Modern Deals to Rebuild Bridges Crossing the Potomac River

demolition of the steel girders of the 1961 Woodrow Wilson Bridge in 2006
demolition of the steel girders of the 1961 Woodrow Wilson Bridge in 2006
Source: Virginia Department of Transportation, Woodrow Wilson Bridge Project (July 17, 2007)

Virginia, Maryland and the District of Columbia have succeeded in negotiating boundary-crossing deals to replace bridges over the Potomac River, rather than disputing ownership rights. Virginia agreed to pay percentages of the construction costs based on more than just the percentage of the bridges located on the Virginia side of the boundary line.

Replacing the Woodrow Wilson Bridge, built in 1961, was necessary because traffic far exceeded its capacity. By 2004, 200,000 vehicles/day were crossing a bridge expected to carry 75,000 vehicles/day. There were eight lanes on either side of the bridge, but the bridge was a six-lane bottleneck. The project included new intersections and improvements on a 7.5 mile section of Interstate 95/495 (Capital Beltway).

Due to the legislation that authorized the bridge originally in 1954, the Woodrow Wilson Bridge ended up as the only one in the interstate highway system owned by the Federal Highway Administration (FHWA). It crossed land and water owned by Maryland, Virginia, and the District of Columbia. Only 700 feet of the new bridge crossed the Potomac River within the jurisdiction of the District of Columbia, though that included the structure in the middle of the bridge from which a draw span operator can raise/lower the spans for ship passage.

The three local jurisdictions assumed responsibility for bridge operations and maintenance, with a District of Columbia employee as draw span operator. Bridge ownership became significant when maintenance and repair costs began to climb in the 1970's. The Federal Highway Administration noted:1

Three jurisdictions operate and maintain a structure belonging to a fourth. Efforts at improving the bridge are stymied by jurisdictional disputes and coordination problems. Federal responsibilities, as owner but not operator or maintainer of the bridge, are confusing and unclear.

The Federal-Aid Highway Act of 1981 provided funding to resurface and improve "any bridge on the Interstate System which is both owned by the United States Government and located in two States and the District of Columbia." The two states and the District of Columbia agreed with each other on how to maintain the improved bridge, but in 1989 they refused to accept title to the structure. Leaving it in Federal ownership avoided accepting the costs to build a replacement bridge.2

As the owner, the Federal Highway Administration took the lead role in negotiating the replacement of the bridge. The Federal agency completed a Draft Environmental Impact Statement (EIS) in 1991, then a supplemental draft in 1996 and a second supplemental in 1996.

Virginia, Maryland, and the District of Columbia agreed to create a National Capital Region Woodrow Wilson Bridge and Tunnel Authority to own the bridge. The US Congress authorized the interstate compact, and the jurisdictions ratified it in 1996. The Federal Highway Administration used a 29-member Interagency Coordination Group to synchronize planning and design, and to resolve conflicts with other Federal, state, and local governmental agencies.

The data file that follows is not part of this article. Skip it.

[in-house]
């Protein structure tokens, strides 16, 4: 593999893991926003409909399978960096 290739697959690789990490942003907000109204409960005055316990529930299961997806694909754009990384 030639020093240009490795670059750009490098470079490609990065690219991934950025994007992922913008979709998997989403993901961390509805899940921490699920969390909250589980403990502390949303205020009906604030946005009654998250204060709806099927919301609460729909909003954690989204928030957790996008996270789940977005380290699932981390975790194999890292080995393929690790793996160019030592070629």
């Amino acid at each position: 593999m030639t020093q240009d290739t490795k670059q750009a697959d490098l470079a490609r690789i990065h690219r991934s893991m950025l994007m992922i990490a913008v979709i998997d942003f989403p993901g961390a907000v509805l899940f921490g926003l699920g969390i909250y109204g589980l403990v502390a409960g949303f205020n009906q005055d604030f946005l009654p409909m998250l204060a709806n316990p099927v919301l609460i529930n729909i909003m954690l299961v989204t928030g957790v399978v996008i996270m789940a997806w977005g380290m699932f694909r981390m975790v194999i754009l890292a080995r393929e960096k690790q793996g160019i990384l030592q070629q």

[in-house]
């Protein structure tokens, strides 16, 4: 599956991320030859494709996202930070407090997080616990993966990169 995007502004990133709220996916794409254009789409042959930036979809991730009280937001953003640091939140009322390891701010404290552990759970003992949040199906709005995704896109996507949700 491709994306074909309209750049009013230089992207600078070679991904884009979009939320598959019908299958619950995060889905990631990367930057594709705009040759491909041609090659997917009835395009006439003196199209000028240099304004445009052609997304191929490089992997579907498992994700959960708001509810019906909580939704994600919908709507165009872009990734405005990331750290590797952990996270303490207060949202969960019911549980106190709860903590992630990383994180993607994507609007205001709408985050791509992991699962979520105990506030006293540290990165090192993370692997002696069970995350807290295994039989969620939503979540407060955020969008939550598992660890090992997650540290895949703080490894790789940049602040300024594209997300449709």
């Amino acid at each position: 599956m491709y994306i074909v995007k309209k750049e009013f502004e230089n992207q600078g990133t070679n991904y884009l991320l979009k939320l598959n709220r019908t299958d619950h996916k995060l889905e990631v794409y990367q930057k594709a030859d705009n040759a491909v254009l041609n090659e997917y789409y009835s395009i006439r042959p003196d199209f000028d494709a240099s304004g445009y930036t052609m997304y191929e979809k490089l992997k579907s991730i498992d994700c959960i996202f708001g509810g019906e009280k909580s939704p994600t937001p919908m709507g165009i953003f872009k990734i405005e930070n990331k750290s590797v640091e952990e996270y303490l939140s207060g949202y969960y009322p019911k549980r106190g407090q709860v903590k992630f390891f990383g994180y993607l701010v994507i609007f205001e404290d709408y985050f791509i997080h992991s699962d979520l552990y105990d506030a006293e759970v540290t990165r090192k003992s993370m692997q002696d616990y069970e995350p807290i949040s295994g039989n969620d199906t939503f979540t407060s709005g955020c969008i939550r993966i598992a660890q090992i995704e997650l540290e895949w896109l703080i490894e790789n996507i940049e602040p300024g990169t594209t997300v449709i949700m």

Later, Maryland and Virginia agreed to joint ownership of the new bridge. Once Maryland and Virginia agreed to own the new bridge, the District limited its role in the project to just commenting on drafts.

Jones Point lighthouse marks the southern tip of the District of Columbia
Jones Point lighthouse marks the southern tip of the District of Columbia
Source: Virginia Department of Transportation, Woodrow Wilson Bridge Project (July 17, 2007)

The preferred alternative in the 1997 Final Environmental Impact Statement (EIS) was for a 12-lane bridge, but there was significant pressure to expand the scope of the study to consider the alternatives of a tunnel and a 10-lane bridge. At one point, the District Court for the District of Columbia ruled the Final Environmental Impact Statement was in violation of the National Environmental Policy Act (NEPA), Section 106 of the National Historic Preservation Act, and Section 4(f) of the Department of Transportation Act.3

The Federal Highway Administration succeeded in convincing the U.S. Court of Appeals for the District of Columbia that the "purpose and need" for the new bridge required 12 lanes. When it became clear that construction would require dredging more material than anticipated, another supplemental study and Final Environmental Impact Statement evaluated alternatives for disposal of dredged material. 500,000 cubic yards were barged to Port Tobacco in Charles County, and used to fill an old sand and gravel mining pit on land once part of historic Shirley Plantation.

Construction started in 1999. Half of the new bridge opened in 2006, and the other half in 2008. It was fully completed in 2013. Life expectancy of the new structure is 75 years.4

new Woodrow Wilson Bridge under construction (1961 bridge on left)